People are complicated things and when they’re family members the choice of how to deal with the bitter as well as the sweet can be a difficult one. Gary Crandall has this Perspective.
The legacy of our relatives is sometimes a mixed one.
My grandmother and my grandfather were working class people with only high school educations. In 1933, they bought a home in Berkeley for $1250. They fixed this house up and sold it for more than double the purchase price. For the next 40 years they continued flipping houses like this. By the 1960s, they were living in, fixing up and selling mansions in Piedmont. They were both good and loving to their friends and family. But my grandmother had a dark side.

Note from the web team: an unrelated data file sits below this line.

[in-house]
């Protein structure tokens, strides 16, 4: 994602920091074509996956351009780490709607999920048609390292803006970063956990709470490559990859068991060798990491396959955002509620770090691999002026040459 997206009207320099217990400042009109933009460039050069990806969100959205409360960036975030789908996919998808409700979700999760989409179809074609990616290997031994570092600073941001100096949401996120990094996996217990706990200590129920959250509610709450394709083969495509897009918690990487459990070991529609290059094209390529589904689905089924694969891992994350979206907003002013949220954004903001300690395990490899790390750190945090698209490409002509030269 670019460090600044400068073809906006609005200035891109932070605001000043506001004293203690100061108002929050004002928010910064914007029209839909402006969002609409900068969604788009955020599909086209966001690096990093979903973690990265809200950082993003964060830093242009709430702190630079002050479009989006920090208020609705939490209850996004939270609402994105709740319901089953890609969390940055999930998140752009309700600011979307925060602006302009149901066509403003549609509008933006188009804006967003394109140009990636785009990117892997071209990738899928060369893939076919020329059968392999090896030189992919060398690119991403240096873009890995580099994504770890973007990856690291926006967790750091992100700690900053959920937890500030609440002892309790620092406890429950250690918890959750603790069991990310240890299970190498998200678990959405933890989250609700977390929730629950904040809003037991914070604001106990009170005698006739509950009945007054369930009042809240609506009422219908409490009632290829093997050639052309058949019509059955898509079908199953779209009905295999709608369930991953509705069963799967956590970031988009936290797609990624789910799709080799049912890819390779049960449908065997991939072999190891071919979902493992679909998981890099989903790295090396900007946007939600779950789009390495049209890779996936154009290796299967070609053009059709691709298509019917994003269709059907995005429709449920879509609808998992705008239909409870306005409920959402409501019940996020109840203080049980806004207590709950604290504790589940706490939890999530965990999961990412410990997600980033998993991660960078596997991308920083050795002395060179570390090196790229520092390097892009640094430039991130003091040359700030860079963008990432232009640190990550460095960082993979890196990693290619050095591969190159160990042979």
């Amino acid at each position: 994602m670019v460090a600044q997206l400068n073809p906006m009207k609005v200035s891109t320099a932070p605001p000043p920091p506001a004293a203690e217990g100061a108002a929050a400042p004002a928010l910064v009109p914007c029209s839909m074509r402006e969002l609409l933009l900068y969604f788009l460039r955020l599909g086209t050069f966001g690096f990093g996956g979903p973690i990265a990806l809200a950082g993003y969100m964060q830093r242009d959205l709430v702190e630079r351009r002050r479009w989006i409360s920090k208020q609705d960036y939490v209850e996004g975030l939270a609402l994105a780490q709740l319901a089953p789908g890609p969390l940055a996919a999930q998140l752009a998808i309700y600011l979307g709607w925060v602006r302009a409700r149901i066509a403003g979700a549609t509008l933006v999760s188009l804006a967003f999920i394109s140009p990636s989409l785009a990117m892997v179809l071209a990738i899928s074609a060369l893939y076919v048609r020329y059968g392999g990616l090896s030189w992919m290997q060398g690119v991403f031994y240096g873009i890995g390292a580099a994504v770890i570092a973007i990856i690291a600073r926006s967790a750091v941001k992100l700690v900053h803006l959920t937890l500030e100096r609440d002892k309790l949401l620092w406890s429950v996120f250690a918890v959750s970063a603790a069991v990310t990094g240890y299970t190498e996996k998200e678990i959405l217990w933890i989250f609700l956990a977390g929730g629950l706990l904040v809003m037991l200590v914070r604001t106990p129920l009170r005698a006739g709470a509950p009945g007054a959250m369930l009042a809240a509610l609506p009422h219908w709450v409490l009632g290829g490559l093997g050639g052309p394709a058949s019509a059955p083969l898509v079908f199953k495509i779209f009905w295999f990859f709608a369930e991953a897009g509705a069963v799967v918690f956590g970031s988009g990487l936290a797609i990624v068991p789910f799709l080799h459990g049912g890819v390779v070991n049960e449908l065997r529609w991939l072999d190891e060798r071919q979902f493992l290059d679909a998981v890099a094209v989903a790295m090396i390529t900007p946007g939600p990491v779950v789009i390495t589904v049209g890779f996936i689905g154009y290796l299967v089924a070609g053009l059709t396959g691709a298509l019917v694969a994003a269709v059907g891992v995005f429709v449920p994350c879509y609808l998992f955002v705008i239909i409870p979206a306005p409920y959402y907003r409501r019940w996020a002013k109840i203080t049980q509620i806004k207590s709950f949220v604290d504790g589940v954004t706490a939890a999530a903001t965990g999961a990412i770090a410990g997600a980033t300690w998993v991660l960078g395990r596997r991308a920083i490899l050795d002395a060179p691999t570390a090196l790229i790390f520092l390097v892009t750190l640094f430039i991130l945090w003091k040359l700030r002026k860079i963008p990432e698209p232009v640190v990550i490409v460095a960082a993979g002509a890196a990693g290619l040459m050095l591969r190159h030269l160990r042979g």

One day in the late 60s a realtor came to the door of one of their large homes in Piedmont. The realtor said she had a couple with her that was interested in buying their home. My grandmother looked and saw a young African American couple next to the realtor. “I don’t want to sell to their kind,” my grandmother said and closed the door. The couple was Willie Mays and his wife.
My grandmother’s intense racism was apparent throughout the years I knew her. She wouldn’t want to eat at any restaurant if there were Black patrons. I’m not sure how she learned this bigotry. But it was always there. And the way it damaged others and diminished her own humanity was palpable. My grandmother was a loving, clever and hardworking woman - and an extreme racist.